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Years ago, I expressed concern that, just as the number of marginalized students began increasing in higher education, policy makers and campus leaders historically in power conveniently changed the rules of the game. They devalued publicly and through popular educational theory what had traditionally placed them in power and leadership: a residential liberal arts education. They offered the marginalized aspiring student instead online, career-targeted learning from, at that time, providers of an undifferentiated assortment of quality -- while not forgoing a residential liberal arts education for their own children. Thus, the powerful remained powerful and the marginalized conveniently stayed outside senior leadership.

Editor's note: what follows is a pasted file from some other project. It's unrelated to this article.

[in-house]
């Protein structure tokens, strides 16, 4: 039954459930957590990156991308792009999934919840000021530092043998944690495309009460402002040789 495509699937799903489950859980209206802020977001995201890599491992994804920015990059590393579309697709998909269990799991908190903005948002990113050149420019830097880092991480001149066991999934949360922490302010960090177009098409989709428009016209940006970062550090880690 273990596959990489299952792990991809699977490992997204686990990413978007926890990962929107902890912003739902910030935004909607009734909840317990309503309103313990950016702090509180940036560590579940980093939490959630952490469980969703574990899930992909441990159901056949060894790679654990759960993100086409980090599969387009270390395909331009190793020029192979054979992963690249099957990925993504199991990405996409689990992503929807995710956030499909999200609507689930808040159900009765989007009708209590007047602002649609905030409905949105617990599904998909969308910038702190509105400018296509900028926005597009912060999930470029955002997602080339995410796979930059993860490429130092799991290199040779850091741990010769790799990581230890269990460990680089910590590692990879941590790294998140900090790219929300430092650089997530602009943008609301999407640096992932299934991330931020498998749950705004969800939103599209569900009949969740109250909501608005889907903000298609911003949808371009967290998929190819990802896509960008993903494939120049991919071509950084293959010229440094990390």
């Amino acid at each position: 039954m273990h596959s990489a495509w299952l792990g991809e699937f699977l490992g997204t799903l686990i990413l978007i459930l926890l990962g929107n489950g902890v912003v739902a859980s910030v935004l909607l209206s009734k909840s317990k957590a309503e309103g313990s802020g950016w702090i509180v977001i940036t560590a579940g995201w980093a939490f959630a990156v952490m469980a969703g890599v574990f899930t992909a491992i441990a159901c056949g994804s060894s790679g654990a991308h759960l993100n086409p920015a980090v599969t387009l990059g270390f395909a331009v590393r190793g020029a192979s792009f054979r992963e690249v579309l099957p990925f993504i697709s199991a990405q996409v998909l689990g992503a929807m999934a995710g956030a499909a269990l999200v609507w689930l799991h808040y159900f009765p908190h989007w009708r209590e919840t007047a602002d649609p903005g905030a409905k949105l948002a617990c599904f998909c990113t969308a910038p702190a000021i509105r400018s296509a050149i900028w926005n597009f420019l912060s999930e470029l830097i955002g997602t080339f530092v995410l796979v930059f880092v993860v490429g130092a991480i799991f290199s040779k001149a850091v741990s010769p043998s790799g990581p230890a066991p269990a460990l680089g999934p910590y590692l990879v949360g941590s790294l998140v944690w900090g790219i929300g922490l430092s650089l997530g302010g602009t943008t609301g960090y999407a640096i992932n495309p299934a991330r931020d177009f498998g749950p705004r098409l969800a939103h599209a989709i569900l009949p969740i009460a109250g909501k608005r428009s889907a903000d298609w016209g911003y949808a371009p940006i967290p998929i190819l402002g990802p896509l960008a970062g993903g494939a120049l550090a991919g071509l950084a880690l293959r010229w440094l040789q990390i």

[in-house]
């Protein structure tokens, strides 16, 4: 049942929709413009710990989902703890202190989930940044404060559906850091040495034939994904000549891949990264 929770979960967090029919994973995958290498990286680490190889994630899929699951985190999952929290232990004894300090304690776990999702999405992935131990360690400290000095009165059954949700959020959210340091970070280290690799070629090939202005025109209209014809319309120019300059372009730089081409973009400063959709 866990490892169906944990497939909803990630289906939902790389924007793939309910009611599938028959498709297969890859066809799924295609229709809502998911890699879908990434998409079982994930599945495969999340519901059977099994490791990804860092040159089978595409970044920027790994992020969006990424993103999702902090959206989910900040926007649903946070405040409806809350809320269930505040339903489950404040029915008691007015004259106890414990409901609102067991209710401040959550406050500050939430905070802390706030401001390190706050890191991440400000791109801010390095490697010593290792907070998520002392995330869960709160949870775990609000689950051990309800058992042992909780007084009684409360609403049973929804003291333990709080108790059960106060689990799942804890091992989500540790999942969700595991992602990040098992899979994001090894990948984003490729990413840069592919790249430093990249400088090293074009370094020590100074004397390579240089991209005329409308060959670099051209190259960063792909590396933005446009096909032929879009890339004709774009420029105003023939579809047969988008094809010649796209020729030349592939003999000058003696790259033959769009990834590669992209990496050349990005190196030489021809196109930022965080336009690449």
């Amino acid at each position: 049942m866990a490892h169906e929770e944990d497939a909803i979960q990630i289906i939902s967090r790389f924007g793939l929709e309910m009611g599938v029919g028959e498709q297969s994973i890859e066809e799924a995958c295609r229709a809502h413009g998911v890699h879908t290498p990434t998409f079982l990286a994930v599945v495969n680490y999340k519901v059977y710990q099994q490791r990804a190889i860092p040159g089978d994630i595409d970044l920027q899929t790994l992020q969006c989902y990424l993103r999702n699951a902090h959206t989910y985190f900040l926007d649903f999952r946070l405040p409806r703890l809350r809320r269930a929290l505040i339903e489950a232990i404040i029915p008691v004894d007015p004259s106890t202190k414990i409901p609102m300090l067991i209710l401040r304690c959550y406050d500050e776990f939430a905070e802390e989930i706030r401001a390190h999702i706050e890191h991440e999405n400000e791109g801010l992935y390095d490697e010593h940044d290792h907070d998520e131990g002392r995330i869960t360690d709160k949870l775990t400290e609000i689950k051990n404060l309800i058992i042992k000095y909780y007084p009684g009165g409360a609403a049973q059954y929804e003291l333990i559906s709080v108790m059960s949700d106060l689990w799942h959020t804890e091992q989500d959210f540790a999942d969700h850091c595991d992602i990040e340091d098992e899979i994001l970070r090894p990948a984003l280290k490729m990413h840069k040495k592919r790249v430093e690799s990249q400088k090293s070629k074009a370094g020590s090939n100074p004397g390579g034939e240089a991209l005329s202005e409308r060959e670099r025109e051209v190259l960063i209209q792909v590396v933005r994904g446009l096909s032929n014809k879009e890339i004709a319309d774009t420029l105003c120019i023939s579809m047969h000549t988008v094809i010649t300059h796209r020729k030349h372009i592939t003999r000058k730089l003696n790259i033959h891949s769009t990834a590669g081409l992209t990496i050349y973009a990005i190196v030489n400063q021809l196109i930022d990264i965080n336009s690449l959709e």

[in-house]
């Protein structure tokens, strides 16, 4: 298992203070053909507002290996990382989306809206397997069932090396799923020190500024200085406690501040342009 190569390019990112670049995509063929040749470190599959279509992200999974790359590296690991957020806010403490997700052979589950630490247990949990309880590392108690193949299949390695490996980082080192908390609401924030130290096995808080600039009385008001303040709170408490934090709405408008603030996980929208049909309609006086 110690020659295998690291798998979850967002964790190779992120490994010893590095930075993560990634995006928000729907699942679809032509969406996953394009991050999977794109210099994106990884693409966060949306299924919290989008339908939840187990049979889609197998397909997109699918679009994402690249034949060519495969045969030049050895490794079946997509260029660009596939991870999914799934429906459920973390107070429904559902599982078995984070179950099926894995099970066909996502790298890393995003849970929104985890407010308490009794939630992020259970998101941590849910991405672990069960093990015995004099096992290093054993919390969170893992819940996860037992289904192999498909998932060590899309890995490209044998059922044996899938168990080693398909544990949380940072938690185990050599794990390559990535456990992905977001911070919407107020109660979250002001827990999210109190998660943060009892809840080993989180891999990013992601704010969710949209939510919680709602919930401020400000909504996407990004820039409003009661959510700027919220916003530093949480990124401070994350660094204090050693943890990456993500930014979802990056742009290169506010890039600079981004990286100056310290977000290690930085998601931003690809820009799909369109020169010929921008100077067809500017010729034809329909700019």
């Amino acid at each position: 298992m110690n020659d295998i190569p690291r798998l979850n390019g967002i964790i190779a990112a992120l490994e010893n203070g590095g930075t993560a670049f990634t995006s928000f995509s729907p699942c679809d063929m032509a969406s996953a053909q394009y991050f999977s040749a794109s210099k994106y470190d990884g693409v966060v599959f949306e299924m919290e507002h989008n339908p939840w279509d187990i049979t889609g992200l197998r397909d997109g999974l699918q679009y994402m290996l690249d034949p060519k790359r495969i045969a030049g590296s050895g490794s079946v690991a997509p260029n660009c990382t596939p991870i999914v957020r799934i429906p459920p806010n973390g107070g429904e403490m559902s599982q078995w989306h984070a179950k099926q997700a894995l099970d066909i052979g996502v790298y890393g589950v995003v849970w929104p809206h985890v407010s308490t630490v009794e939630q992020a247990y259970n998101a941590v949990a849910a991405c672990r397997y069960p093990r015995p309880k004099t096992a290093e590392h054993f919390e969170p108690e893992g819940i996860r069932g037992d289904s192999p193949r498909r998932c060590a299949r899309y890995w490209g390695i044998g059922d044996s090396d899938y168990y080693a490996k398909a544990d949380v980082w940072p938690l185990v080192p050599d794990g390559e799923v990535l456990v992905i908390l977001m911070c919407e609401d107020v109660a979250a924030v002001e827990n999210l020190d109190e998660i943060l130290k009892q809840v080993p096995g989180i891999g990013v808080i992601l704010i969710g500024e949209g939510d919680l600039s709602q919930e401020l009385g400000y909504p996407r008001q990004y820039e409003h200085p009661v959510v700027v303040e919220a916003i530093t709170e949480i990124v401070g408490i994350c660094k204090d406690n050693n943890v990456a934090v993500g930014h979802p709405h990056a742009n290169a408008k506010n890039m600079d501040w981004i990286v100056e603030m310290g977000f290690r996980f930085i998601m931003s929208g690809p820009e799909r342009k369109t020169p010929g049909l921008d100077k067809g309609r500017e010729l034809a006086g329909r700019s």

Today I perceive yet another conceit directed at marginalized students. In this case, some administrators and faculty members -- presumably trying to help the marginalized gain access to and maneuver in higher education -- want to change the historical language of transaction at colleges and universities. The proposition is that the marginalized students’ previous experience and linguistic usage is so alien to the vocabulary of college that only with a more “familiar” wording can they navigate institutions of higher learning with success. Such students, so the proposition goes, cannot comprehend and assess historically privileged spaces -- colleges and universities -- and must have things translated for them.

A case in point is the report “First-Generation Student Success: A Landscape of Programs and Services at Four-Year Institutions,” issued by the Center for First-Generation Student Success in partnership with Entangled Solutions. When discussing the otherwise highly useful report, for example, the co-author Sarah Whitely raised the seemingly small but ultimately debatable notion that one necessary change to benefit first-generation students is the clarification and relabeling of college lingo.